Posted by .(JavaScript must be enabled to view this email address)  on  11/18  at  01:04 AM


  • LETS:  The way things are shaping up, I probably won’t be doing the peninsula continental peninsula south of Bangkok until late January…  Will you still be around?

    Posted by .(JavaScript must be enabled to view this email address)  on  11/18  at  05:10 AM


  • GREETINGS FROM THE TRANSIT LOUNGE BACK IN DELHI, INDIA… I’m off to Bangkok tonight…  More stories to come in the next 24 hours…

    Posted by .(JavaScript must be enabled to view this email address)  on  11/18  at  05:17 AM


  • Yeah that pic shows that your leg is mad infected…too bad you didn’t have michriochorme and a good utility knife…

    Word Life.

    Moman!!

    Posted by Supreme Moman  on  11/18  at  05:59 AM


  • Erik - I will be in Chiang Mai Dec 18 or 19 for about a week, I think.  Doing a trek, then going to Laos for a couple of days and maybe northern Vietnam (I don’t have much time) Then south to the thai islands (Ko Chang, Ko Tao or Ko Phangnan, not sure where yet) around the first week of Jan thru Jan 9.  I know you’re going to the Philippines for Christmas but if you are in any of those other places before or after, maybe we can meet up!  I’ll buy you a beer!  Or snake wine, or whatever.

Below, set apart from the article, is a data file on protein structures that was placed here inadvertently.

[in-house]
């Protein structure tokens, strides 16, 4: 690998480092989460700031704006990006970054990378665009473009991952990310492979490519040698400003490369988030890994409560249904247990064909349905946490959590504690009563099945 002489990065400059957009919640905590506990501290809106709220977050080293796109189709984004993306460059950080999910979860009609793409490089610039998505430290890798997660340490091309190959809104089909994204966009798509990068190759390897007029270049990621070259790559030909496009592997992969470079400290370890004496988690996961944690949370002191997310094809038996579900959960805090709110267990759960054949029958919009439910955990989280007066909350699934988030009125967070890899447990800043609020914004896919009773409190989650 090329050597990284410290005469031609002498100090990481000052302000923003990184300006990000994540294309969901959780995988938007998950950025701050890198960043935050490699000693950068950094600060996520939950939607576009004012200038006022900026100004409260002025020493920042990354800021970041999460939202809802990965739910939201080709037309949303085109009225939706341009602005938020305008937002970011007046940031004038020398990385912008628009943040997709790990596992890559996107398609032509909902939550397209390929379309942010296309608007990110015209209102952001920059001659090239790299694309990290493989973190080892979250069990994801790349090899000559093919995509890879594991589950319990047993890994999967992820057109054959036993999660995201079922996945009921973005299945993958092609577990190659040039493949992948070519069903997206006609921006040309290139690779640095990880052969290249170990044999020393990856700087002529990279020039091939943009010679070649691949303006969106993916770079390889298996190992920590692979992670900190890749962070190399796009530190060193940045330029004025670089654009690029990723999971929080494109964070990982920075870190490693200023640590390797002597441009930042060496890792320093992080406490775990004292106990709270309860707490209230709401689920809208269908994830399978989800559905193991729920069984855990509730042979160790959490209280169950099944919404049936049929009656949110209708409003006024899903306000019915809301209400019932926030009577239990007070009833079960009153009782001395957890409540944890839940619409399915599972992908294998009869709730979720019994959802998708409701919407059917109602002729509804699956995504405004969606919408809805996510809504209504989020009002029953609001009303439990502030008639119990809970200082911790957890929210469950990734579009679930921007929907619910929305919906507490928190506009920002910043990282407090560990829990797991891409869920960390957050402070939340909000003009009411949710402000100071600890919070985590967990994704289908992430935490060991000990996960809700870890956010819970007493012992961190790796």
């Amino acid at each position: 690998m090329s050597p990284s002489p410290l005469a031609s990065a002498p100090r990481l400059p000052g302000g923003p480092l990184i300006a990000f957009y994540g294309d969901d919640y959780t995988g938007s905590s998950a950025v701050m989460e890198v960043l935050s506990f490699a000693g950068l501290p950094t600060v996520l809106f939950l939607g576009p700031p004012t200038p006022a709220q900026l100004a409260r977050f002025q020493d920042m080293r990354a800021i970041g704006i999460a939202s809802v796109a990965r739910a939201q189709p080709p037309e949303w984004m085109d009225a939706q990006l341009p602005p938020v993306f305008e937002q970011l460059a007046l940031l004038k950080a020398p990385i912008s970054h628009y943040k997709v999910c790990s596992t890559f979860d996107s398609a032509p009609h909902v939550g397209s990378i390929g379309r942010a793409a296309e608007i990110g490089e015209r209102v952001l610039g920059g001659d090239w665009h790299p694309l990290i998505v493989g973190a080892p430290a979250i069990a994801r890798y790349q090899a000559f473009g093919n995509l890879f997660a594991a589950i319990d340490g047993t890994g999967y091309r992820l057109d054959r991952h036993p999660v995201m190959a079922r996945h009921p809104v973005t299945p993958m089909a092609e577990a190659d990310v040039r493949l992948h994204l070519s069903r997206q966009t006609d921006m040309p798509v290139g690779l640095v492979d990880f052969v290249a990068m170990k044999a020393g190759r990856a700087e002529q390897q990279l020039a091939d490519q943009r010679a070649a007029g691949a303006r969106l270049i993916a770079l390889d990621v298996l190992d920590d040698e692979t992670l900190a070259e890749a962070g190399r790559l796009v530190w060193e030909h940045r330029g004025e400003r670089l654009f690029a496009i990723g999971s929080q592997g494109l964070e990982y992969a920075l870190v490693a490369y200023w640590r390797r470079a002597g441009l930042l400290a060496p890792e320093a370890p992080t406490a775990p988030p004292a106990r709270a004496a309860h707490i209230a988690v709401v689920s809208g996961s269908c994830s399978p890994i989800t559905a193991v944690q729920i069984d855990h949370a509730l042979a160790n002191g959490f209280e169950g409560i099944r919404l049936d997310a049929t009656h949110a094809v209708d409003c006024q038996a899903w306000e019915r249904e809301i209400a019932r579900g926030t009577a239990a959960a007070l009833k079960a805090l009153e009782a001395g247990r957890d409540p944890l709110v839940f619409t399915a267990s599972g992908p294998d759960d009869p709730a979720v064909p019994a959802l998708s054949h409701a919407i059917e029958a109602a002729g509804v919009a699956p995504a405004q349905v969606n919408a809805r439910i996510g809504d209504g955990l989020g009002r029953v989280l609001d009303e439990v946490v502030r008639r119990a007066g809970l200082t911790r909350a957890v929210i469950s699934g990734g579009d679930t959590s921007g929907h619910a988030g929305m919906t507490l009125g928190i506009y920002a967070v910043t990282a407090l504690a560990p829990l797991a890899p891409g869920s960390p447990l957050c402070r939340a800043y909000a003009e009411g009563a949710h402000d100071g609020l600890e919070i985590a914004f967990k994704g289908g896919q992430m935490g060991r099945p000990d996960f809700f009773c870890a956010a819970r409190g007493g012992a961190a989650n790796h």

3.5 weeks is an eternity for an American vacation but it’s too short for Asia!  Stupid corporate vacation time….

    Posted by .(JavaScript must be enabled to view this email address)  on  11/18  at  02:49 PM


  • Erik - quick Q about China - is it worth going to Chengdu to see the Pandas?  Short trip, need to pick worthwhile things.  You know how it is. Thanks!

    Posted by Liz  on  11/18  at  04:39 PM


  • She Bang Bang (Kok)....

    WHEAT!

    Posted by .(JavaScript must be enabled to view this email address)  on  11/18  at  05:52 PM


  • GREETINGS FROM BANGKOK (again)!  Unlike my first time here, I am off for a night of drinking with Manchester Paul (from the Everest trail, whom I’ve bumped into randomly in the airport in Delhi this morning).  I have some stories on deck for a morning upload…

    SARA:  Looks like I’ll be in the Chang Mai triangle in a couple of days already… Most likely going to do the northern SE loop until I fly to Manila…